President Trump said Tuesday that he would “love to see a shutdown” over immigration if Democrats don’t come to the table to negotiate on border security and other stiff enforcement measures, escalating the stakes with less than four weeks to go before a deadline for action.
“If we have to shut it down because the Democrats don’t want safety … let’s shut it down,” the president said at a White House roundtable discussion on MS-13 gang violence and illegal immigration.
The tough talk seemed to upend congressional Republicans’ carefully crafted strategy of avoiding shutdown threats, hoping to pin blame on Democrats if the government did tumble into another stoppage.
Rep. Barbara Comstock, a Virginia Republican who represents a number of federal employees, told Mr. Trump that she thought lawmakers could reach an immigration deal without resorting to the worst-case scenario.
“We don’t need a government shutdown on this,” she said.
Mr. Trump was insistent, however: “You can say what you want. We are not getting support of the Democrats.”
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The White House said Mr. Trump isn’t cheerleading for a shutdown and hopes the government keeps running, contingent on a Democratic agreement to a two-year budget and to laws cracking down on illegal immigration as part of a deal to legalize immigrant Dreamers.
It’s not clear what shutdown Mr. Trump envisions.
A government funding deadline is looming this week, but Democrats agreed to decouple that from the immigration talks.
Meanwhile, the deadline Mr. Trump set for dealing with Dreamers is March 5, which is when his phaseout of the Obama-era Deferred Action for Childhood Arrivals deportation amnesty fully kicks in. But no government funding or debt deadline is tied to March 5.
“We are not advocating for the shutdown,” said White House press secretary Sarah Huckabee Sanders. “The president’s encouraging people to do their jobs.”
Senate Minority Leader Charles E. Schumer, New York Democrat, said Mr. Trump’s own words belie that.
“We had a Trump shutdown. Nobody wants another, maybe except him,” Mr. Schumer said.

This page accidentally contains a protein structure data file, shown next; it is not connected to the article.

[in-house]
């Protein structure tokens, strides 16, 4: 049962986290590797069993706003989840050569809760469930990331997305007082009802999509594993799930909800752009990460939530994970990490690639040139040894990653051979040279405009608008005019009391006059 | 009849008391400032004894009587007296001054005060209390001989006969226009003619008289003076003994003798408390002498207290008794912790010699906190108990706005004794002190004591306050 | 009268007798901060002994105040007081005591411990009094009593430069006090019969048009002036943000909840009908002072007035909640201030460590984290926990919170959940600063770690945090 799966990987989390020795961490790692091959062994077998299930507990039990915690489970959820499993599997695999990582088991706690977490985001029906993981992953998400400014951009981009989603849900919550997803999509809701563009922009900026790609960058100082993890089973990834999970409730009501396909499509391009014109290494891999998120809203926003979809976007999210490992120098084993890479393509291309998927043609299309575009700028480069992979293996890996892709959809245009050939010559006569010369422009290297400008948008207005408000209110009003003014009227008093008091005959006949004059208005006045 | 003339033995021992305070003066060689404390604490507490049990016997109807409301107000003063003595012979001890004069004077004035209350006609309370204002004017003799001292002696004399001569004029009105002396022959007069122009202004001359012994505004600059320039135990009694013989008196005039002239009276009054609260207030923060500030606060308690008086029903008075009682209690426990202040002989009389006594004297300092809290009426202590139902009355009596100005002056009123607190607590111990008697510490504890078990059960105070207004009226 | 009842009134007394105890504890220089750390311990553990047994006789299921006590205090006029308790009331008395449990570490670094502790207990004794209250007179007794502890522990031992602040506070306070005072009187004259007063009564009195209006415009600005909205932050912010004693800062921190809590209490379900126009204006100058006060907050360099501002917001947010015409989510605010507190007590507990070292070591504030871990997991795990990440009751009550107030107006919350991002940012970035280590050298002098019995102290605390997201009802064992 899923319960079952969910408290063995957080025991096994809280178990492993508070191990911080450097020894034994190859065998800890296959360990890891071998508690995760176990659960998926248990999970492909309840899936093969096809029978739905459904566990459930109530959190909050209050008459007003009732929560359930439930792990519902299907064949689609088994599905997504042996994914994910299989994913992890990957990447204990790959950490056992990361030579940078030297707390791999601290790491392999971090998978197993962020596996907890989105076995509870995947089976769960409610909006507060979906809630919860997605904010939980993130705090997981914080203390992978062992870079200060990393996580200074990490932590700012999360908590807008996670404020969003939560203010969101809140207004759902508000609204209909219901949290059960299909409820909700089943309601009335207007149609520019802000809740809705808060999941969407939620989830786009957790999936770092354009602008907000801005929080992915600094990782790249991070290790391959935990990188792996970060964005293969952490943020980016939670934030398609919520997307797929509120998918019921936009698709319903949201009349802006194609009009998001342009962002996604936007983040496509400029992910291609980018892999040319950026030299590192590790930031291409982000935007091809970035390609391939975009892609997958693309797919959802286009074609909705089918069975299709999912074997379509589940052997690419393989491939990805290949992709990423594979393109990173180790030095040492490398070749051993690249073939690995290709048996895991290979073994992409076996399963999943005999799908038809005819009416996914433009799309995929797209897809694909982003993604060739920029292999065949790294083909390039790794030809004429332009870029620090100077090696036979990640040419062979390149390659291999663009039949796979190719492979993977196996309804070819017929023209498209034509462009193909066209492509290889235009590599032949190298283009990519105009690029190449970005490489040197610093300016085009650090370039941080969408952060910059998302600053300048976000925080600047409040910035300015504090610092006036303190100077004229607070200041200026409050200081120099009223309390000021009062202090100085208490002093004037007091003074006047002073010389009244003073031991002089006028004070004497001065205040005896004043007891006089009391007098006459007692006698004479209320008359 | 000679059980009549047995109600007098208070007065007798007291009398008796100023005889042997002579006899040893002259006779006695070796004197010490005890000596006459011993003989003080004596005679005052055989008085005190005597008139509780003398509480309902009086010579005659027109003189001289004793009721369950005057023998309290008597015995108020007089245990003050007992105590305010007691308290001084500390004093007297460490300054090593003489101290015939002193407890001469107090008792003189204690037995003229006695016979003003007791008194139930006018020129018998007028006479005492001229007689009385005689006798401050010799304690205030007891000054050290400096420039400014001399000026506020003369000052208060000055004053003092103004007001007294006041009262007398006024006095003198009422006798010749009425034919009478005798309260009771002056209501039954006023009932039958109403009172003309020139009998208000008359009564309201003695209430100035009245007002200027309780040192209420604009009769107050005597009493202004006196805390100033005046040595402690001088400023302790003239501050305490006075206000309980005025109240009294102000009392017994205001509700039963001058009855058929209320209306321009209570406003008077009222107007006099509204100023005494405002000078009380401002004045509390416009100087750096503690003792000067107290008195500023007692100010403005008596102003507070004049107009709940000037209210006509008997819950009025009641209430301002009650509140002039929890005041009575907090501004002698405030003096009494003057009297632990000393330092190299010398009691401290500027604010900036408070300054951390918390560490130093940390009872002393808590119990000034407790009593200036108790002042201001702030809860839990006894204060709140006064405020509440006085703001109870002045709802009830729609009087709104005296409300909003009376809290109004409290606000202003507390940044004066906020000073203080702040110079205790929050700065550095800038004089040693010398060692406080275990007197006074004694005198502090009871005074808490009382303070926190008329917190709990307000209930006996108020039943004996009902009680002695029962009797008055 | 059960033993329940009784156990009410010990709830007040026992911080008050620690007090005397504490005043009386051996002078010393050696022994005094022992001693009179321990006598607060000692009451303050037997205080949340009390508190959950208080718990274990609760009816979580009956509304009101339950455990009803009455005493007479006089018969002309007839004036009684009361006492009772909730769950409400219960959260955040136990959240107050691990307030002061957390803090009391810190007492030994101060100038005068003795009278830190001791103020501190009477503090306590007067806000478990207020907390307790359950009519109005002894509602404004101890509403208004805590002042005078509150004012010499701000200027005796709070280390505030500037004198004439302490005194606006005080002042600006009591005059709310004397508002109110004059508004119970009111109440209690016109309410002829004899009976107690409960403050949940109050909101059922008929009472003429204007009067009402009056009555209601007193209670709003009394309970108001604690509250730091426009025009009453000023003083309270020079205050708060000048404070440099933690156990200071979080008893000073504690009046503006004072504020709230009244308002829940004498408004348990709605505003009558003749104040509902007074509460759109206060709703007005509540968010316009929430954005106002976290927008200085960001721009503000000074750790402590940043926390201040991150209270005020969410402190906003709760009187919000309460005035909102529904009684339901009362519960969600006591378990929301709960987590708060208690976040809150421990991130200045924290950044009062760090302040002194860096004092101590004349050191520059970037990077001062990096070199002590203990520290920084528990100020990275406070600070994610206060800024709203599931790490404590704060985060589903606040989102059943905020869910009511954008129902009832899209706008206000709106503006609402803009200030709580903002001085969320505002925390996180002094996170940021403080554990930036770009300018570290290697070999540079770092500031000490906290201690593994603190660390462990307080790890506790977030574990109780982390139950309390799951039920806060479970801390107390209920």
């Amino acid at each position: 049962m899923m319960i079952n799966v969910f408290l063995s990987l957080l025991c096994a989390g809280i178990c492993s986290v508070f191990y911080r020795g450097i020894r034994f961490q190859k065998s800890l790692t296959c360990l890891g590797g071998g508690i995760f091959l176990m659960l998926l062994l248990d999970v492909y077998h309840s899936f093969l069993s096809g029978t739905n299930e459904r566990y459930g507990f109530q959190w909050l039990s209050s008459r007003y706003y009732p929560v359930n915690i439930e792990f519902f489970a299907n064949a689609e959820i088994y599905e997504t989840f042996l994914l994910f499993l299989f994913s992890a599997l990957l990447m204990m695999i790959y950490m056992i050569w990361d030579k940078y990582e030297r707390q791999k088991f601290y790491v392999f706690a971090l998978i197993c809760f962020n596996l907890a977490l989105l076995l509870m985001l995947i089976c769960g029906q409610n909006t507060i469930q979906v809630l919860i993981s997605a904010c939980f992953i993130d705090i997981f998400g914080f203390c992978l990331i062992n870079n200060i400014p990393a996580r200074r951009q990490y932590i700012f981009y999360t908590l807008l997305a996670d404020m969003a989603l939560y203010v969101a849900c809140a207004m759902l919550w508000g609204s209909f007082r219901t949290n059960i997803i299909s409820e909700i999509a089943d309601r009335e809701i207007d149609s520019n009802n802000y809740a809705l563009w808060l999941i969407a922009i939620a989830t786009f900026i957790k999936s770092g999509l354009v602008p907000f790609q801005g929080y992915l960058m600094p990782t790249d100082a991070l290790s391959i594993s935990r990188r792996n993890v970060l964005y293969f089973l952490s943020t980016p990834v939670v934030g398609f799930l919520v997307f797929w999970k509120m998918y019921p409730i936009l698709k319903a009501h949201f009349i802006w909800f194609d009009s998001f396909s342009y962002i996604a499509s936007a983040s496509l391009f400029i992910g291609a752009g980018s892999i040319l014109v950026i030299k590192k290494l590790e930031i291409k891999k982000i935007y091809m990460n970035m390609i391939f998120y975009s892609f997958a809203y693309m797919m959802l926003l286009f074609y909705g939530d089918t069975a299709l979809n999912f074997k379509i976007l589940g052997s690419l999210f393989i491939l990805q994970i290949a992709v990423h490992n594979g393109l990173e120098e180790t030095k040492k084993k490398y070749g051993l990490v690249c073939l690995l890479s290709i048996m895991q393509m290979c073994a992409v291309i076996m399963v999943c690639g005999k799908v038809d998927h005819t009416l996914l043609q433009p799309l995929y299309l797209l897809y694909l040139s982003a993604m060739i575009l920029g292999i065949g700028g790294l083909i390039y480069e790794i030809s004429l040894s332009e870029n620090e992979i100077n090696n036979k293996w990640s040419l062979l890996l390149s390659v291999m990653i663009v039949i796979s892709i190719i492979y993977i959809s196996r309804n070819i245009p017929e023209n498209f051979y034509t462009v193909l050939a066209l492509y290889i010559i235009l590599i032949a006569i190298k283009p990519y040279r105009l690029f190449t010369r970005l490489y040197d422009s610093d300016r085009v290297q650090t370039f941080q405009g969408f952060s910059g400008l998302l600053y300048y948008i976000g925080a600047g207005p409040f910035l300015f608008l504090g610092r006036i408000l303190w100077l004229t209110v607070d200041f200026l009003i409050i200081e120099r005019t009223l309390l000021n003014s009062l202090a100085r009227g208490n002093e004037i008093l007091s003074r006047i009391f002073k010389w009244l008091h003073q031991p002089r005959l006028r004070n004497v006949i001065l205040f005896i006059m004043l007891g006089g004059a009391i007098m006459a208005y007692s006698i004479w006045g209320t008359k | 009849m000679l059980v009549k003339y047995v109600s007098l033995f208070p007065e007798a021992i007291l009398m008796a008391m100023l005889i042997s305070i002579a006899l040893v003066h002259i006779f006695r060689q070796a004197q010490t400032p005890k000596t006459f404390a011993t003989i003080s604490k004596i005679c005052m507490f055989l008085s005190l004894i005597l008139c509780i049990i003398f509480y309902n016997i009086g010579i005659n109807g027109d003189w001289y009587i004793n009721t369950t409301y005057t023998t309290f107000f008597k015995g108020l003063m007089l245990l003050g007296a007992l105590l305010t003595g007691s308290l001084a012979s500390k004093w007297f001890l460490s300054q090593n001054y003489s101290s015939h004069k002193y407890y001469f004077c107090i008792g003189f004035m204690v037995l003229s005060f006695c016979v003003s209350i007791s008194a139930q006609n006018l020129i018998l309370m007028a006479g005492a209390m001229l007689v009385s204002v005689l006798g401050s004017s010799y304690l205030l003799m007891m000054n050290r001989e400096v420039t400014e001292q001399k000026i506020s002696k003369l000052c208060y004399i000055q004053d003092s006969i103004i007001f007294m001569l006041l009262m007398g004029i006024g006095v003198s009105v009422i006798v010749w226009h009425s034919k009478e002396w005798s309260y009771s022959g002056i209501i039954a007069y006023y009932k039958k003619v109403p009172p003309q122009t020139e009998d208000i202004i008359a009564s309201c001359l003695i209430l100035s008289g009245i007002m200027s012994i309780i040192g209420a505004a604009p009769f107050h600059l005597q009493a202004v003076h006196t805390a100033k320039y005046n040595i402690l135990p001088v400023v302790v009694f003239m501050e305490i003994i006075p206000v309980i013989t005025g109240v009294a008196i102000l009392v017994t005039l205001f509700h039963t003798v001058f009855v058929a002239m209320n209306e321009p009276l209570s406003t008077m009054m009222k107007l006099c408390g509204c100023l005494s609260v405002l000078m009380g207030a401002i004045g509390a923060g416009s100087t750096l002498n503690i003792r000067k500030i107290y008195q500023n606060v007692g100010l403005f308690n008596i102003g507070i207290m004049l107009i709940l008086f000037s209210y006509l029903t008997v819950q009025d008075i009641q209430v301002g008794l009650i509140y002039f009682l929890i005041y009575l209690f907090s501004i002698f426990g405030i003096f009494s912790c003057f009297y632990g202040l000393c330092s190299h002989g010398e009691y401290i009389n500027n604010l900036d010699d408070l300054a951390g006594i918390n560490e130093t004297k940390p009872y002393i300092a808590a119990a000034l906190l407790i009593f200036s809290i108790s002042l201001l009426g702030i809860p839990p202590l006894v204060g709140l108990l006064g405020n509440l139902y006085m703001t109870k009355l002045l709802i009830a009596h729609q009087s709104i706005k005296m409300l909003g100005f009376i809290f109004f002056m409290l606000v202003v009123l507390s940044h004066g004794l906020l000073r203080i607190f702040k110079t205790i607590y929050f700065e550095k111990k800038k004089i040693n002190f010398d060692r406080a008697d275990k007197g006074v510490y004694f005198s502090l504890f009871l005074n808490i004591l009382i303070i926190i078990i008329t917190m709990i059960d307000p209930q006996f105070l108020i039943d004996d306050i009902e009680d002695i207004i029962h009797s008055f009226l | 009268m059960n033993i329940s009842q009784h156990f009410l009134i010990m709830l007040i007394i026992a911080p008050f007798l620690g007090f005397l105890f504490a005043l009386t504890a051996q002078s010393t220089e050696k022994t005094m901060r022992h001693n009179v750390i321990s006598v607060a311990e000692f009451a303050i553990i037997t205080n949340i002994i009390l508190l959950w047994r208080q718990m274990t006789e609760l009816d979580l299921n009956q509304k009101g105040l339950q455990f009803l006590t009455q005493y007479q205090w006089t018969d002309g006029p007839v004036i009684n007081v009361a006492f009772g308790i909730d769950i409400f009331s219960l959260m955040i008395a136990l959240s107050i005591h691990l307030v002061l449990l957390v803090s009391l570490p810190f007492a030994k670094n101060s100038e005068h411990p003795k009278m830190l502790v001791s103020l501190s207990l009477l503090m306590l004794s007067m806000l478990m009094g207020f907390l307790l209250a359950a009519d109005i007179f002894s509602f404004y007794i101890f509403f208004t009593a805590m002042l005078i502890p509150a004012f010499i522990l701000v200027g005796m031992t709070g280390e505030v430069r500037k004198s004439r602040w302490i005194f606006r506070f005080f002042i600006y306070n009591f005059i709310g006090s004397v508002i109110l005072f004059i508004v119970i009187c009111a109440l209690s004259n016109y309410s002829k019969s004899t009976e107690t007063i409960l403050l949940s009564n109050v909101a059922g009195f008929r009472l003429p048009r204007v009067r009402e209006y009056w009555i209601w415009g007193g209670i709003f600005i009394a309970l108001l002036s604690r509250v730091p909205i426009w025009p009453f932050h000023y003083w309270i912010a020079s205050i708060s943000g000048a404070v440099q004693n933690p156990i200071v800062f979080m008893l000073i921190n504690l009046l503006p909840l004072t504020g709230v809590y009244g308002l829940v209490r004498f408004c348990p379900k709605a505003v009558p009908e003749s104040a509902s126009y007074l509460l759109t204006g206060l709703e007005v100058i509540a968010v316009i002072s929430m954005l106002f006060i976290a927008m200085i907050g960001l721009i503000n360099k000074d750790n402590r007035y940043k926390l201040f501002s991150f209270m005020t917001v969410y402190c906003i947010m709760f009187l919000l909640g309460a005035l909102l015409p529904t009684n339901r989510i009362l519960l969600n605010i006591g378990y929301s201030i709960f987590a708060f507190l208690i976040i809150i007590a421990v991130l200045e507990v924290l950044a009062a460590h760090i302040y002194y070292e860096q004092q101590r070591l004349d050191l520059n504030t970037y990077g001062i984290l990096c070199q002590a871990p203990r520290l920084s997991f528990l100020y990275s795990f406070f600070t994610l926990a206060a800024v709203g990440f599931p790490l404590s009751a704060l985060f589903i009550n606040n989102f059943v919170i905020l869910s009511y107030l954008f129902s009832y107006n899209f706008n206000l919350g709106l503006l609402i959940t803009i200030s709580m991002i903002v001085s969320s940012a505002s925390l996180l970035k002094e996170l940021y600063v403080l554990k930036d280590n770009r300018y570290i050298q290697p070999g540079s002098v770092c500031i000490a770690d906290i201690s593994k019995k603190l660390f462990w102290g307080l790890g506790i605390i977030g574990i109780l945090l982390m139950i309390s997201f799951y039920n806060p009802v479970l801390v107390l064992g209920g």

The Senate is slated to begin an immigration debate over the next week — though it’s unclear what a bill would look like.
On Tuesday, Majority Leader Mitch McConnell, Kentucky Republican, wasn’t certain what bill he would even bring to the floor to use as a basis for the debate.
“There’s no secret plan here to try to push this in any direction,” Mr. McConnell said.
He later added, “We just don’t know where 60 votes are for any particular proposal, and so we’re going to find out.”
House Speaker Paul D. Ryan, Wisconsin Republican, said he won’t take up a bill that doesn’t have Mr. Trump’s backing.
Republicans said they have been waiting for Democrats to make a counteroffer to Mr. Trump’s four-prong plan to enact a generous amnesty for 1.8 million illegal immigrant Dreamers in exchange for major policy changes including a border wall and more authority to speed deportations, an end to the visa lottery and limits to the chain of family migration.
Democrats say Mr. Trump’s plan is a nonstarter. They want a “clean” vote on granting citizenship to as many as 3 million illegal immigrants.
The shutdown talk overshadowed Mr. Trump’s efforts to draw attention to the threat of MS-13, a gang that acting Assistant Attorney General John Cronan said is stocked by illegal immigrant “savages.”
“MS-13 can simply replenish its jail population by sending more and more members across our borders,” Mr. Cronan said.
The administration argues that the pipeline relies heavily on the flow of illegal immigrant minors who have surged across the border over the past five years, taxing the ability of the Homeland Security Department to deal with them.
“When they come to our border, I have to let them in,” Homeland Security Secretary Kirstjen Nielsen said at the White House roundtable.
“This is unique to our country, and it’s got to change,” Mr. Trump said.
Immigrant rights advocates don’t defend the gangs but say Mr. Trump is giving immigrants an unfair rap by pointing to MS-13 as part of the debate.
The Democratic National Committee called Mr. Trump’s remarks an attempt to “fearmonger,” saying he was “falsely [conflating] MS-13 gang members with undocumented immigrants.”
Data from a major anti-gang operation last year, though, suggested a link.
A series of raids dubbed Operation Raging Bull netted 214 MS-13 gang members in California. Of those arrested, 193 were illegal immigrants and 60 had entered the country as unaccompanied minors, according to U.S. Immigration and Customs Enforcement.
American citizens accounted for just 16 of the gang members, and five were foreign nationals with legal residency in the U.S.
Angel Melendez, special agent in charge in Homeland Security Investigations’ New York office, said a stunning 30 percent of MS-13 members arrested in recent anti-gang operations came to the U.S. as part of the surge of unaccompanied alien children that overwhelmed the Obama administration in its final years in office.
Of 40,810 unaccompanied alien children who arrived in the U.S. and were granted initial entry in 2017, more than half were males ages 13 to 17 from the Central American countries that serve as the source for MS-13, Mr. Melendez said.
He said not all of unaccompanied children are gang members, but MS-13 is “looking at these 20k AUC that came into the United States as potential recruits to refill their ranks.”
• Dave Boyer and S.A. Miller contributed to this article.